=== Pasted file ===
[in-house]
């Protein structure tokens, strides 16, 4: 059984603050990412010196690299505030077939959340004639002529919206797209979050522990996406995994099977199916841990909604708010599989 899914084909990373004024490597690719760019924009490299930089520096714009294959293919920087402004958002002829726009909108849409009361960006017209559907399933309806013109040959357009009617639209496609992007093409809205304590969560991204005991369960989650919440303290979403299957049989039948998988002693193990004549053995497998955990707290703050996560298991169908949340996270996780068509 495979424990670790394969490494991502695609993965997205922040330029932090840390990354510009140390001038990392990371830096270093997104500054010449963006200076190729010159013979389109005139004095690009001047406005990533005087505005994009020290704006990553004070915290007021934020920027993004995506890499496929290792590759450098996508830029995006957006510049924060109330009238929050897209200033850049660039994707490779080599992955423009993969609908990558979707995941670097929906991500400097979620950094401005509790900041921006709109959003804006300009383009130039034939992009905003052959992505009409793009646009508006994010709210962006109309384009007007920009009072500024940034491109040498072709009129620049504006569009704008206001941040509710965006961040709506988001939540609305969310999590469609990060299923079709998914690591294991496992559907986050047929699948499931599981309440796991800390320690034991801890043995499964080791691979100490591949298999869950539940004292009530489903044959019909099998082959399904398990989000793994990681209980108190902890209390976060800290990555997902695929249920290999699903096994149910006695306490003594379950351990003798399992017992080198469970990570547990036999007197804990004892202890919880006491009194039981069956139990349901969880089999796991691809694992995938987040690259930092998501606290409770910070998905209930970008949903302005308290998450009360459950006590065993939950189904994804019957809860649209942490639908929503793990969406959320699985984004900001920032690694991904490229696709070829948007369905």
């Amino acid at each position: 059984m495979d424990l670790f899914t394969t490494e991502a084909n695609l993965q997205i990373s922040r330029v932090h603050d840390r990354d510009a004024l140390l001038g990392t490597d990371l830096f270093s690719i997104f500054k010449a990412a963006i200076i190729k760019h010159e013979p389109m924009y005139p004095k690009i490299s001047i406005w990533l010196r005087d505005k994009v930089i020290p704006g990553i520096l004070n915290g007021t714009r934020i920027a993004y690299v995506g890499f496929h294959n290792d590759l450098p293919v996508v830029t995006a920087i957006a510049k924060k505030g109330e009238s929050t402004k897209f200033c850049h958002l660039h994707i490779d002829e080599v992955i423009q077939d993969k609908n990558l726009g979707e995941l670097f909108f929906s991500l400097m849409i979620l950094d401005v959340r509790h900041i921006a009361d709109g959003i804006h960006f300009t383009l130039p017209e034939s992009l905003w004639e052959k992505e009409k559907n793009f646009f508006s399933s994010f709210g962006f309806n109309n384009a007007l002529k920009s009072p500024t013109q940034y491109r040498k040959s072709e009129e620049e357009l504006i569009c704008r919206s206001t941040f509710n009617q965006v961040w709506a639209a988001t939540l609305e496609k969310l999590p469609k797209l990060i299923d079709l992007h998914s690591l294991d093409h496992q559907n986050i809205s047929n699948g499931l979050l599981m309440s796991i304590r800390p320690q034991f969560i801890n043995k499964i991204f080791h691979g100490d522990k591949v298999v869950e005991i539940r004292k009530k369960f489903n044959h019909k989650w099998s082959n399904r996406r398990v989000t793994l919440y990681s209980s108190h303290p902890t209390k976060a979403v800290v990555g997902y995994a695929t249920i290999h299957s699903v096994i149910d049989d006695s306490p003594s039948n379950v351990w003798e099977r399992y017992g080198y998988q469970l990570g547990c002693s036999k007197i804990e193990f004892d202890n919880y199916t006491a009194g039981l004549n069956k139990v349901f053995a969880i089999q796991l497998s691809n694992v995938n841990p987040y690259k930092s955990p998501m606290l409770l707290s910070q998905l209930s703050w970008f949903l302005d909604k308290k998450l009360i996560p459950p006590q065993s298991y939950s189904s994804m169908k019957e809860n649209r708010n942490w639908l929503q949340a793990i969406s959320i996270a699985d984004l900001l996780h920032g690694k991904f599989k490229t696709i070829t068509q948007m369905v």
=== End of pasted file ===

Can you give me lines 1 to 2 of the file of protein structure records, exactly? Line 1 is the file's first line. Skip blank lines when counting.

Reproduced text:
[in-house]
């Protein structure tokens, strides 16, 4: 059984603050990412010196690299505030077939959340004639002529919206797209979050522990996406995994099977199916841990909604708010599989 899914084909990373004024490597690719760019924009490299930089520096714009294959293919920087402004958002002829726009909108849409009361960006017209559907399933309806013109040959357009009617639209496609992007093409809205304590969560991204005991369960989650919440303290979403299957049989039948998988002693193990004549053995497998955990707290703050996560298991169908949340996270996780068509 495979424990670790394969490494991502695609993965997205922040330029932090840390990354510009140390001038990392990371830096270093997104500054010449963006200076190729010159013979389109005139004095690009001047406005990533005087505005994009020290704006990553004070915290007021934020920027993004995506890499496929290792590759450098996508830029995006957006510049924060109330009238929050897209200033850049660039994707490779080599992955423009993969609908990558979707995941670097929906991500400097979620950094401005509790900041921006709109959003804006300009383009130039034939992009905003052959992505009409793009646009508006994010709210962006109309384009007007920009009072500024940034491109040498072709009129620049504006569009704008206001941040509710965006961040709506988001939540609305969310999590469609990060299923079709998914690591294991496992559907986050047929699948499931599981309440796991800390320690034991801890043995499964080791691979100490591949298999869950539940004292009530489903044959019909099998082959399904398990989000793994990681209980108190902890209390976060800290990555997902695929249920290999699903096994149910006695306490003594379950351990003798399992017992080198469970990570547990036999007197804990004892202890919880006491009194039981069956139990349901969880089999796991691809694992995938987040690259930092998501606290409770910070998905209930970008949903302005308290998450009360459950006590065993939950189904994804019957809860649209942490639908929503793990969406959320699985984004900001920032690694991904490229696709070829948007369905």